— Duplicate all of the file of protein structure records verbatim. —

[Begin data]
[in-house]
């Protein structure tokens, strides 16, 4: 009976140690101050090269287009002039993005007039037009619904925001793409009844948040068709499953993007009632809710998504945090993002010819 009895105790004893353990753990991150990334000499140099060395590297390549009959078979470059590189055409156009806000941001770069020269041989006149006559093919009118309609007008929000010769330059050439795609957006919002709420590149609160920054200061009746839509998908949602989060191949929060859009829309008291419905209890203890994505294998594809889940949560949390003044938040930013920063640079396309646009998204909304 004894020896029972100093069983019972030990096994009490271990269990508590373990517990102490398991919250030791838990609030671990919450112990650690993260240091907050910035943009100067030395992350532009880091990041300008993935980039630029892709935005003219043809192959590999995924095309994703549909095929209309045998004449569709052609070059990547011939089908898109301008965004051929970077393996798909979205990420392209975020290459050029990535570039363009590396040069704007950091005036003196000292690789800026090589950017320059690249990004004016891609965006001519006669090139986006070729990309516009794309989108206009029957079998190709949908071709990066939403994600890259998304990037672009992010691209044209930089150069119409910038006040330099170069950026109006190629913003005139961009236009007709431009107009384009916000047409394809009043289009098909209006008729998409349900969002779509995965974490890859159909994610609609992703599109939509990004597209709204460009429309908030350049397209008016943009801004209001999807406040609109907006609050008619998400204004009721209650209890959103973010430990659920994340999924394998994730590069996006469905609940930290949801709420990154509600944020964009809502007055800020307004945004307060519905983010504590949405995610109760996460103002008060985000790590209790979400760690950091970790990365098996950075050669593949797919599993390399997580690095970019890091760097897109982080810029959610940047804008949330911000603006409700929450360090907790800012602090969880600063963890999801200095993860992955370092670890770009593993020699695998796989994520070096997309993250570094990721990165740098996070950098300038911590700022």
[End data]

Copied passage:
[in-house]
């Protein structure tokens, strides 16, 4: 009976140690101050090269287009002039993005007039037009619904925001793409009844948040068709499953993007009632809710998504945090993002010819 009895105790004893353990753990991150990334000499140099060395590297390549009959078979470059590189055409156009806000941001770069020269041989006149006559093919009118309609007008929000010769330059050439795609957006919002709420590149609160920054200061009746839509998908949602989060191949929060859009829309008291419905209890203890994505294998594809889940949560949390003044938040930013920063640079396309646009998204909304 004894020896029972100093069983019972030990096994009490271990269990508590373990517990102490398991919250030791838990609030671990919450112990650690993260240091907050910035943009100067030395992350532009880091990041300008993935980039630029892709935005003219043809192959590999995924095309994703549909095929209309045998004449569709052609070059990547011939089908898109301008965004051929970077393996798909979205990420392209975020290459050029990535570039363009590396040069704007950091005036003196000292690789800026090589950017320059690249990004004016891609965006001519006669090139986006070729990309516009794309989108206009029957079998190709949908071709990066939403994600890259998304990037672009992010691209044209930089150069119409910038006040330099170069950026109006190629913003005139961009236009007709431009107009384009916000047409394809009043289009098909209006008729998409349900969002779509995965974490890859159909994610609609992703599109939509990004597209709204460009429309908030350049397209008016943009801004209001999807406040609109907006609050008619998400204004009721209650209890959103973010430990659920994340999924394998994730590069996006469905609940930290949801709420990154509600944020964009809502007055800020307004945004307060519905983010504590949405995610109760996460103002008060985000790590209790979400760690950091970790990365098996950075050669593949797919599993390399997580690095970019890091760097897109982080810029959610940047804008949330911000603006409700929450360090907790800012602090969880600063963890999801200095993860992955370092670890770009593993020699695998796989994520070096997309993250570094990721990165740098996070950098300038911590700022």